Australia's run of wickets could come back to haunt them as the Oval's pitch deteriorates in the bowlers' favour. Australian pundits are wary of the the effect the pitch may have on England's specialist spinner Graeme Swann.
AFP - Australia took the first day honours in the deciding Ashes Test against England but a potential danger lurks in The Oval's wearing pitch, the local media said on Friday.
Several England batsmen made starts but could not go on to get the big score the team need in a fifth Test they have to win to regain the Ashes but Australia require only to draw to retain the urn, with the series level at 1-1.
Australia, after losing the toss, hit back to reduce England to 307 for eight by stumps on Thursday.
The Australian press generally believed Ricky Ponting's team took the ascendancy on day one on the back of four wickets from Peter Siddle.
But some were wary of the already deteriorating state of the dry pitch and the uneasy prospect of perhaps having to bat last against England's specialist spinner Graeme Swann.
"This wicket is turning and bouncing and is up and down. It can only deteriorate," former Test spinner Greg Matthews said on SBS TV.
"So who holds the upper hand at the end of day one? I would much rather be 8/307 with four days to go and with a specialist spinner in my team. This wicket is doing plenty."
Some pundits questioned the decision to go into the final Test with a four-man pace attack and no specialist spinner in Nathan Hauritz.
"Spin is set to play the decisive role in this deciding Ashes match with the pitch already deteriorating to a point where it resembles a day-four strip, breaking up and losing turf with each bowler's follow-through," The Sydney Morning Herald's Jamie Pandaram said.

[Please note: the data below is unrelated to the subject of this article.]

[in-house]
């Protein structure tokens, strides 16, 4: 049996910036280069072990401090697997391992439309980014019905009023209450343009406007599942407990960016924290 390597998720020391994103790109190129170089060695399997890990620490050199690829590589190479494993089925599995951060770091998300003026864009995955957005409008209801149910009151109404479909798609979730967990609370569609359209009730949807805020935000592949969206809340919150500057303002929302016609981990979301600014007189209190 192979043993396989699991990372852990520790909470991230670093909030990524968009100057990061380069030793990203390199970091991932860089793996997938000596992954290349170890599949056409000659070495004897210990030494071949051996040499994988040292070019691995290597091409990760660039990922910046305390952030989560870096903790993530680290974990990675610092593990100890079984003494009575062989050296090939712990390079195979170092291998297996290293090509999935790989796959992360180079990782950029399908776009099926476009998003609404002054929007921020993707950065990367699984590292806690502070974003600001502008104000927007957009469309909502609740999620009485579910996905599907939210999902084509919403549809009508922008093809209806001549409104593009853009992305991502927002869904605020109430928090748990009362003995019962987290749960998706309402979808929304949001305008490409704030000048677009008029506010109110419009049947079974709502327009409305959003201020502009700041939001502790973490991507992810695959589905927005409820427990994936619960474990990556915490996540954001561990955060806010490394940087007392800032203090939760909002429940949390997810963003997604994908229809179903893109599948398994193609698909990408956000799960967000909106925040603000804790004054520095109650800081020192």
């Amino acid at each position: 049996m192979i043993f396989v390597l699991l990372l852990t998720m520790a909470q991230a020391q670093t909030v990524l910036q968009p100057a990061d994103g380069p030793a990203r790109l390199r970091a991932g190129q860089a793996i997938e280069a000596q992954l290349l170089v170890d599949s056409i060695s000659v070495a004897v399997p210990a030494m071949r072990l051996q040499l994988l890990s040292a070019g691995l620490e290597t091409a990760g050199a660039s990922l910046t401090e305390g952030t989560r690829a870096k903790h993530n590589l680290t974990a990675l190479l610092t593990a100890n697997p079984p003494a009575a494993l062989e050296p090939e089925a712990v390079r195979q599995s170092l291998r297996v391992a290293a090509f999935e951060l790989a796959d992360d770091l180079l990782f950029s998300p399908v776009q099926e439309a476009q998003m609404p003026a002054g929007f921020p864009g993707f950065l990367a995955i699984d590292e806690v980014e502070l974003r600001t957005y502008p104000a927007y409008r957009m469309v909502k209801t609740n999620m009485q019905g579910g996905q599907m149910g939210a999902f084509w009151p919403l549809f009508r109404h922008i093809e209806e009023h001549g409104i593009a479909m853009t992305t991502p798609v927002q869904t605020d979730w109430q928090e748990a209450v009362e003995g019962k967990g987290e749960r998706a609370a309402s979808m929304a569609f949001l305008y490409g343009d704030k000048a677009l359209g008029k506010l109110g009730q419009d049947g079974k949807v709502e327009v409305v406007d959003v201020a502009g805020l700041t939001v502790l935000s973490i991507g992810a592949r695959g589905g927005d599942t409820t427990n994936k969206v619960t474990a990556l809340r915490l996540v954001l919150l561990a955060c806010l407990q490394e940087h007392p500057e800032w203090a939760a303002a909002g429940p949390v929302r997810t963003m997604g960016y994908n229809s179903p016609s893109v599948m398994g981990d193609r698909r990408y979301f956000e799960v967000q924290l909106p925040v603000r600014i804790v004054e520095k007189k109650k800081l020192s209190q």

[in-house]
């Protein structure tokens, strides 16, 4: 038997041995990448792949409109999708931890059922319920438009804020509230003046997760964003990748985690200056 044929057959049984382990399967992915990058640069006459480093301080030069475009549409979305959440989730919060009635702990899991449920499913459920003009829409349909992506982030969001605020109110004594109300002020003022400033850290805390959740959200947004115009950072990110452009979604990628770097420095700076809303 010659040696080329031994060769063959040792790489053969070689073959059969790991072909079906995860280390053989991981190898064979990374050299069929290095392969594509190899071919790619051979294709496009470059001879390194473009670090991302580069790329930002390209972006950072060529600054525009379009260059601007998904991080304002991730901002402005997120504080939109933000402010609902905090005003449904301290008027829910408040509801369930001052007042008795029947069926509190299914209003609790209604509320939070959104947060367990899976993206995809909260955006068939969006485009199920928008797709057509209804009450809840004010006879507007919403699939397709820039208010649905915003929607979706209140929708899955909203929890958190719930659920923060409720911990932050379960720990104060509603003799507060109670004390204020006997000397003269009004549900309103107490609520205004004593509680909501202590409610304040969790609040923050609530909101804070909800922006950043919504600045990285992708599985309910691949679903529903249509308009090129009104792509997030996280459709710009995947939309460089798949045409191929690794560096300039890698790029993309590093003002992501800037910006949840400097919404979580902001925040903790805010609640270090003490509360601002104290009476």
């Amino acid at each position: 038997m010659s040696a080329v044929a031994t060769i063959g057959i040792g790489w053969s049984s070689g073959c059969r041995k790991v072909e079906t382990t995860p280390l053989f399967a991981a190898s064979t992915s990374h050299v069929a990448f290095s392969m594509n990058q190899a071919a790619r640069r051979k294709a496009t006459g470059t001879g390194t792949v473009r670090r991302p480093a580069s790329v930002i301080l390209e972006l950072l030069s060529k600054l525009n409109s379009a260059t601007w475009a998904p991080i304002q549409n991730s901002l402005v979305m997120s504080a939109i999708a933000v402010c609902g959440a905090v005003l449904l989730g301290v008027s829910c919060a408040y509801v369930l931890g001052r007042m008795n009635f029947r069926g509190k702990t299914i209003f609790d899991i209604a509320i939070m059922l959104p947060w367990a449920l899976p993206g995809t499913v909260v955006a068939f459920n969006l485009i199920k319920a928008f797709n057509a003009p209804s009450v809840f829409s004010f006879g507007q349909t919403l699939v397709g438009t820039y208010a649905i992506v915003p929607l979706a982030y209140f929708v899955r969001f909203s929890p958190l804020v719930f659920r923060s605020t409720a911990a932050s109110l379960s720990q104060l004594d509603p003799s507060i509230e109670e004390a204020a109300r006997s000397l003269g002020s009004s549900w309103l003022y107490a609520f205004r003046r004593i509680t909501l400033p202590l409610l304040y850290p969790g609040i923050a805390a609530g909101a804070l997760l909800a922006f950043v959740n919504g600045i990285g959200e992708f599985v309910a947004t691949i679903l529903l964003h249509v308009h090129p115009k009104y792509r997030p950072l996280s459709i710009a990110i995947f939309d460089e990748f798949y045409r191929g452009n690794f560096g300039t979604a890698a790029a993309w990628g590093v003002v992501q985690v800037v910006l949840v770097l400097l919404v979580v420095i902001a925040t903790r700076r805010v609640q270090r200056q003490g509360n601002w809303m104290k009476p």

"This was Australia's day, no doubt, but concern will remain of Swann's potential impact on their batsmen."
Former Test leg-spinning great Shane Warne saw the final innings of the series as Swann's best chance to redeem himself after so far taking just six wickets for 409 runs at an average of 68.16.
"If your job in the side is bowling spin, you couldn't ask for better conditions," Warne said from the television commentary box.
"What a time to make a name for yourself and put your hand up."
ABC radio commentator Jim Maxwell said Australia needed a big first innings total to avoid a fourth innings chase.
"The pitch has already produced a few disturbing deliveries from (part-time spinner) Marcus North that burst through the top," Maxwell said.
"And there is plenty of rough for Graeme Swann to aim at from (paceman) Mitchell Johnson's foot marks.
"Nathan Hauritz for Stuart Clark may have been a better call, though the latter bowled economically in his usual supporting role."
The Daily Telegraph's Robert Craddock said England didn't deserve to reclaim the Ashes.
"If England win the Ashes after scoring just one century in five Tests they will have got one of sport's most cherished prizes at a bargain basement price," Craddock said.
"Day one of the final Test said it all. England won the toss. The wicket was flat. Australia's bowlers performed modestly in the first session and still no English batsman could take control. Sorry but that's not good enough."
The Australian said Andrew Flintoff's farewell Test match was threatening to derail England's Ashes bid.
"Concerns continue to linger about his fitness given the state of his right knee," the paper's Malcolm Conn said.
"This is all about Flintoff's Test farewell and it's been hard not to get the impression that the Ashes deciding Test has become all about him.
"He was part of another decidedly mixed England batting performance."
Date created : 2009-08-21